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In its 2024 budget, Ottawa announced that former Bank of Canada governor Stephen Poloz would lead a group to explore how to make it more attractive for pension funds to invest domestically.Sean Kilpatrick/The Canadian Press

Anthony Pizzino is the chief executive of the National Association of Federal Retirees.

Canada’s economy could use a boost, but trying to mandate investment from pension funds is wrong-headed and unfair.

Yet in an open letter last month, that’s essentially what 92 business leaders from across the country have urged federal and provincial finance ministers to do. They argue that the ministers should amend the rules governing pension funds to encourage them to “invest in Canada” and suggest government “has the right, responsibility and obligation to regulate how these savings regimes operate.”

Now, the federal government has bent to their request. In Tuesday’s budget, the government announced that former Bank of Canada governor Stephen Poloz would lead a new working group to explore how to make it more attractive for pension funds to invest domestically.

At first glance, this sounds reasonable. But it’s a slippery slope to more political interference in pension-fund investments. And such a move reflects a deeper problem.

This is not about investing in Canada to boost the economy, as those 92 letter writers say; it’s about these business leaders seeing money they want spent on their corporations. Such a policy would amount to a business subsidy using Canadians’ retirement savings.

Hard-working Canadians do not want governments to play politics with their pensions. The money in Canadian pension funds, such as the Canada Pension Plan (CPP), represents their retirement savings. The funds are not there to provide a source of investment dollars for private corporations or to pump up the value of a publicly traded company’s stock price. Pensions are in place for a reason; they provide long-term retirement income security for Canadians.

Pension funds aren’t in the business of investing in things that might make money 25 years down the road. While they can invest in long-term investments, their interest is in investments that will make money now, to secure the retirements of their plan members – their raison d’être. They have a fiduciary duty. In other words, taxpayer-funded pension plans are not slush funds for corporations. Pension funds are there for the plan’s members, and must be responsible to employees and pensioners who should not be deprived of their retirement benefits.

Further, while pension funds are made up of contributions from workers and employers, the bulk of these funds is the result of earnings on investments that wouldn’t exist were it not for the original investments. Pension fund investors are savvy. If there were more money to be made by investing in Canadian public equities, pension plans would already be doing so.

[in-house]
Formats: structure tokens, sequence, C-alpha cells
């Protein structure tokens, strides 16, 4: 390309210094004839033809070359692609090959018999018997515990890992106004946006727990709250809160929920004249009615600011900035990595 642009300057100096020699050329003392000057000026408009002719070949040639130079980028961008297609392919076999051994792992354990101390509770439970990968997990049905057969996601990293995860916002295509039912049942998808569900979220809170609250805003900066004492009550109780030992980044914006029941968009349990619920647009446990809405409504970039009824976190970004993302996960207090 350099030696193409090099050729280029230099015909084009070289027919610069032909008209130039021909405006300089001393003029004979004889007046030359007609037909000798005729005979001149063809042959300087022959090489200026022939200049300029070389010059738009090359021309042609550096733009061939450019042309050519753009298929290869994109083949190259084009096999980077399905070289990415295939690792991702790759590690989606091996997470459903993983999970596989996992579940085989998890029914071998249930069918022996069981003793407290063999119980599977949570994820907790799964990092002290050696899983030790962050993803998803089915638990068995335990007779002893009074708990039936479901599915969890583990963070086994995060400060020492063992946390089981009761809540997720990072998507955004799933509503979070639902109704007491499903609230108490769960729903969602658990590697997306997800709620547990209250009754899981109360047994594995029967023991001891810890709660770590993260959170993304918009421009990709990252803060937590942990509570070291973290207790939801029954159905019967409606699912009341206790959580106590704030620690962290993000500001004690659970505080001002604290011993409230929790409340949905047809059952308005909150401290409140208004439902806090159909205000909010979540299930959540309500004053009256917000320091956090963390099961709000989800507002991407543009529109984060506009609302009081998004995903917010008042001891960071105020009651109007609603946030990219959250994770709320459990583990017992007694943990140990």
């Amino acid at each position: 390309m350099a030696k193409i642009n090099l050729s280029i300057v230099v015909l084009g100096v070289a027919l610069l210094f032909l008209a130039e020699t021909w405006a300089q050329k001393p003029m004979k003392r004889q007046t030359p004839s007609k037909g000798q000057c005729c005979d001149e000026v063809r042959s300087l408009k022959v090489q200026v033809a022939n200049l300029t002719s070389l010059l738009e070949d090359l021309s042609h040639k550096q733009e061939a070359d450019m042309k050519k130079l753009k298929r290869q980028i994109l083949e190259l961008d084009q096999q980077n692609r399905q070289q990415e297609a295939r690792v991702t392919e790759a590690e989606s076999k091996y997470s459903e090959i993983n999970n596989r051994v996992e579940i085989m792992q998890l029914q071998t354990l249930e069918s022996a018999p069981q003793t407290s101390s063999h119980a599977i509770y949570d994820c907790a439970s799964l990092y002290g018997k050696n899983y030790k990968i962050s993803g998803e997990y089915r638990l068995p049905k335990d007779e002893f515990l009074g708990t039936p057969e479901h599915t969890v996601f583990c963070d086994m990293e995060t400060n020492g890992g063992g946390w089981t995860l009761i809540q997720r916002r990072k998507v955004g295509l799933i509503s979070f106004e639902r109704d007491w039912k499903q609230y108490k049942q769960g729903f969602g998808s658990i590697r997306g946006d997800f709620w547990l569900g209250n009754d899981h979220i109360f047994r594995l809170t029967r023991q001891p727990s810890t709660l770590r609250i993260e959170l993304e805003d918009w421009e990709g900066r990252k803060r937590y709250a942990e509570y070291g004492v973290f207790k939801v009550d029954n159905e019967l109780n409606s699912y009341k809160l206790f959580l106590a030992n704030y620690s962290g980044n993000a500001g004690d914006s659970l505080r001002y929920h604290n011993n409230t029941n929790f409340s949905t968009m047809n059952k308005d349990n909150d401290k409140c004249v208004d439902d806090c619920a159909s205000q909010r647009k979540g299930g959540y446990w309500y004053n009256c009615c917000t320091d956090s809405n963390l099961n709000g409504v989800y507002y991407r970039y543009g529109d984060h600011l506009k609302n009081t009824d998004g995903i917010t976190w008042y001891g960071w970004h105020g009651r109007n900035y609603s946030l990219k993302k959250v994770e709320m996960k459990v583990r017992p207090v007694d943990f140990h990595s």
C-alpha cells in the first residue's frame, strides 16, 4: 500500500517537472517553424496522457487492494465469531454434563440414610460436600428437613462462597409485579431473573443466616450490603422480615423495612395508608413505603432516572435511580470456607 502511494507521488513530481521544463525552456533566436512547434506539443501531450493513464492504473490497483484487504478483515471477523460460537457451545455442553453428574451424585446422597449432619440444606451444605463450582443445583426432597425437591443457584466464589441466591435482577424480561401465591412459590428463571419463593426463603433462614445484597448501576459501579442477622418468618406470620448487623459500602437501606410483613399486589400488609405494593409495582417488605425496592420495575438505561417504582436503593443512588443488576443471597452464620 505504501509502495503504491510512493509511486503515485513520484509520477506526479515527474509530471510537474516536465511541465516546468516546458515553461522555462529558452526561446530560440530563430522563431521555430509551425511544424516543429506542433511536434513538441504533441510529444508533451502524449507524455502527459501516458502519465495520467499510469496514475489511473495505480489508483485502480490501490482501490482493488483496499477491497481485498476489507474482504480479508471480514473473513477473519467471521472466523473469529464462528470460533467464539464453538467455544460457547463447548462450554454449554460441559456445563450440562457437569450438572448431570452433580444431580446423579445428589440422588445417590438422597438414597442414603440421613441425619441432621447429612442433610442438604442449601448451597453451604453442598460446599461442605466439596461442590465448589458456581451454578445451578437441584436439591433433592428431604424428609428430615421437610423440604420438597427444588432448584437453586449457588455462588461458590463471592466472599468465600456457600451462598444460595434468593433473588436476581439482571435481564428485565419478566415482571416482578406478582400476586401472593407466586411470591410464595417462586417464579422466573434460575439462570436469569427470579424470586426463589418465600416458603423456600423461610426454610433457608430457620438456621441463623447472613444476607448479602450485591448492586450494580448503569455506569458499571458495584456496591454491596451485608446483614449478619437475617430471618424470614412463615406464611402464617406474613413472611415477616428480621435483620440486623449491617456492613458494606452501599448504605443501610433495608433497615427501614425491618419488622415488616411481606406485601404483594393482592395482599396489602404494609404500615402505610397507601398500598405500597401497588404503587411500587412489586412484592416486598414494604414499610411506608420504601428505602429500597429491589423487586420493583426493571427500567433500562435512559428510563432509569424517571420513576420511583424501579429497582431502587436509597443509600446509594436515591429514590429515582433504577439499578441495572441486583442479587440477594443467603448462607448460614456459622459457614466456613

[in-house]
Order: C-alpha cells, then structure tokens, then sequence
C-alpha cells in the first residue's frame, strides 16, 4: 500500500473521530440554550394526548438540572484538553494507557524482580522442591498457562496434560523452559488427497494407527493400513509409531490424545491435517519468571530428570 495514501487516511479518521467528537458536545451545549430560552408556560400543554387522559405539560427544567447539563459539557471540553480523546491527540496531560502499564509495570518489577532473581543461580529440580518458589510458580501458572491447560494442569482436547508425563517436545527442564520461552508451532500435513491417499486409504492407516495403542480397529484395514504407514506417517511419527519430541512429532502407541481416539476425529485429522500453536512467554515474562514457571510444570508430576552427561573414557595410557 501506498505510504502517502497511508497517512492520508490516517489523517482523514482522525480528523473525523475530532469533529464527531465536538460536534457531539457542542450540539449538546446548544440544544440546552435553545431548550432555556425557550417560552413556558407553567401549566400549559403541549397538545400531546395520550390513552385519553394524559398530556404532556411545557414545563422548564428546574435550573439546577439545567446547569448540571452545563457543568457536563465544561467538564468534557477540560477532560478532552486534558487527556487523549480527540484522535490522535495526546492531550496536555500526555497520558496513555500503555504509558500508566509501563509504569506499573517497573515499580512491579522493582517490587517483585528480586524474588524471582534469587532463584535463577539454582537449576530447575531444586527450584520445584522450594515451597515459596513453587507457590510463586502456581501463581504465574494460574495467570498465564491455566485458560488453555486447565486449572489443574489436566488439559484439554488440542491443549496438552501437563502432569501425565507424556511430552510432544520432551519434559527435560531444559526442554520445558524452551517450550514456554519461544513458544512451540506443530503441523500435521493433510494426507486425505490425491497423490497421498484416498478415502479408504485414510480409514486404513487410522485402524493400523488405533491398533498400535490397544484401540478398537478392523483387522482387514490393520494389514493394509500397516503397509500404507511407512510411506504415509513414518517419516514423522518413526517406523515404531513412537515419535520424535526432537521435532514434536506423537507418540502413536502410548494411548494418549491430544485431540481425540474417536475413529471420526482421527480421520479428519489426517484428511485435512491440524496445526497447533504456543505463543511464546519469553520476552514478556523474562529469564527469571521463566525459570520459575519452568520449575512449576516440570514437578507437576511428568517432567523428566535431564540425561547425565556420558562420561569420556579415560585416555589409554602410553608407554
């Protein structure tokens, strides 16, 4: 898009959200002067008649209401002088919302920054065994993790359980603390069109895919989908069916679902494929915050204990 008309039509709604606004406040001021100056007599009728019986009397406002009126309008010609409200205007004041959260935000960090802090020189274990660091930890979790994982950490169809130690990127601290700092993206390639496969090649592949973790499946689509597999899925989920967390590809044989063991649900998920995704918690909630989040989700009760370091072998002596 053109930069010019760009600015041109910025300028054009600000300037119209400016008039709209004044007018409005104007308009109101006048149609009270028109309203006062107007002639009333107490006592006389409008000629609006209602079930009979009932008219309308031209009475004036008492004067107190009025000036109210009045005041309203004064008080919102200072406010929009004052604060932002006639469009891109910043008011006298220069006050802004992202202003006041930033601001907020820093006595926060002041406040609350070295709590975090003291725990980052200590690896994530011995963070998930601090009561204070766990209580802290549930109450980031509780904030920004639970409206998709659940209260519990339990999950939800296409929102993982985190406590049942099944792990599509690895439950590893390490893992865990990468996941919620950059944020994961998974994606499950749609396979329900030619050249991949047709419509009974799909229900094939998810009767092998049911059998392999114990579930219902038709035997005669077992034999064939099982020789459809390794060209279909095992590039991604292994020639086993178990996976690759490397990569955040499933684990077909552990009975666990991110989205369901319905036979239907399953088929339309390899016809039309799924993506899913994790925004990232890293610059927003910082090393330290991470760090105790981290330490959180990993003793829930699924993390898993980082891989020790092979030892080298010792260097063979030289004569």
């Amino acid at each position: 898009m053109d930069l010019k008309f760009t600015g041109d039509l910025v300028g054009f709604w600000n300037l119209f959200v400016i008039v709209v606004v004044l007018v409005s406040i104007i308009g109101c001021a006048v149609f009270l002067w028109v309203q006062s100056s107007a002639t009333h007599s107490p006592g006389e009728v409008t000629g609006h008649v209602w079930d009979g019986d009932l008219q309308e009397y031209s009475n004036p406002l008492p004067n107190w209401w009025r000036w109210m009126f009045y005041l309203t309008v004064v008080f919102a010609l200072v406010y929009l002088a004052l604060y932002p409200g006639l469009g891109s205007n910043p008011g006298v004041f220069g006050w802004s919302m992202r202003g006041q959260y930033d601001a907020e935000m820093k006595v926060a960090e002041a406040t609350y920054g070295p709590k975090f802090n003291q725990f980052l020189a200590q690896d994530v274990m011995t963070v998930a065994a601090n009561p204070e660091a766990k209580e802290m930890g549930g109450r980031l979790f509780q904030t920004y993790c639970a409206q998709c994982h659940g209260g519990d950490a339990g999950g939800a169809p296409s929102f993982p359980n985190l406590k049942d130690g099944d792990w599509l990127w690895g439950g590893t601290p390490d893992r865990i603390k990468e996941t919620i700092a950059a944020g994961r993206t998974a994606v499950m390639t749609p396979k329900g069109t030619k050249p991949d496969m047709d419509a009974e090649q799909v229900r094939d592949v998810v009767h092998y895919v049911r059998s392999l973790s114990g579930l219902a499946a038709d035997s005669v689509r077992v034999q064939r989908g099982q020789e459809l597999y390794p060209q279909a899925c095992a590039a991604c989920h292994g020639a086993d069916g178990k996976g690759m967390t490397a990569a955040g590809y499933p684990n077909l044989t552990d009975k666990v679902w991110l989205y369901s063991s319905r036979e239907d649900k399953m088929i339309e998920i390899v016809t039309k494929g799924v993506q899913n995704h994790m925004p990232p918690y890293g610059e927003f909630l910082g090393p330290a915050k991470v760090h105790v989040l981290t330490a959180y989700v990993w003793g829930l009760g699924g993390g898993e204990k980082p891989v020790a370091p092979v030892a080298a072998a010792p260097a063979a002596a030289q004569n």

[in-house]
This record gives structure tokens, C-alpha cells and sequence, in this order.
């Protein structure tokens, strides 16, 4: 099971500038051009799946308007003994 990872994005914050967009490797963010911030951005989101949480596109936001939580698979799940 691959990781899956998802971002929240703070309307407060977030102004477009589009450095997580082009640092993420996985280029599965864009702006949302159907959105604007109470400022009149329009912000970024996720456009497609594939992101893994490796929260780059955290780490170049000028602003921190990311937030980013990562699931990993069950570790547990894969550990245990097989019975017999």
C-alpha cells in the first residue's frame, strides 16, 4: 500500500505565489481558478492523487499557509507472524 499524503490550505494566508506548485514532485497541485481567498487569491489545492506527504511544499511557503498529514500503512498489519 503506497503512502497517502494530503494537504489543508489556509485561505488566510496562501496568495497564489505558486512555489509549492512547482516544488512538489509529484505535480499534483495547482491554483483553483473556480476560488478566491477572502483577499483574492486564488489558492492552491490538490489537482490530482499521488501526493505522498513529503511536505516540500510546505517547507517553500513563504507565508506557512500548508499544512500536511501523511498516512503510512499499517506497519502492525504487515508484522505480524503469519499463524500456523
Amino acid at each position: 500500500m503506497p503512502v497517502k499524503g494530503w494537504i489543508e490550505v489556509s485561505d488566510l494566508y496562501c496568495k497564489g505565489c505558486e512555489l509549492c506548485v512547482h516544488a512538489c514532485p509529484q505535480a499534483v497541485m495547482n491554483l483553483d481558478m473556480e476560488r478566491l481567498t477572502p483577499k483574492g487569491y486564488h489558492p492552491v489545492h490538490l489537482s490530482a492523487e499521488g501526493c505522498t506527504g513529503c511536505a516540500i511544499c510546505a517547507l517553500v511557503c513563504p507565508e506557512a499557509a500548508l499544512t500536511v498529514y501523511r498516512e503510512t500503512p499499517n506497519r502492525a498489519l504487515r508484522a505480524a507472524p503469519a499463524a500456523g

We should not think of Canada as a small country, but economically, it is, representing less than 3 per cent of global GDP. Yet our pension plans are some of the biggest and most successful in the world. As such, there aren’t a large-enough number of profitable opportunities in which pension funds could invest without stepping on each others’ toes. The proposed policy could actually create artificial competition among pension plans for those limited potential investments.

It’s important to diversify and not concentrate all our investment eggs in one basket. Having a portfolio with investments around the world reduces risk and increases opportunities for growth, making Canadians’ retirements more secure.

There’s also the fact that most of Canada’s pension plans already punch above their weight when it comes to investment in Canada. Pension funds such as Healthcare of Ontario Pension Plan and Ontario Teachers’ Pension Plan already have more than a third of their funds invested in Canada. Canadian pension funds would rather invest here for a multitude of reasons, and they are doing so as much as is feasible.

In response to the business leaders’ letter, several former pension plan chief executive officers wrote an opinion piece in this paper denouncing this idea. In part, they argued that Canada is a global pension role-model, largely because its plans have been allowed to invest and grow without political interference.

Those former CEOs are right. A change to a sound policy of non-interference is ill-advised. We should not tamper with the independence of pension fund investment boards such as the CPPIB.

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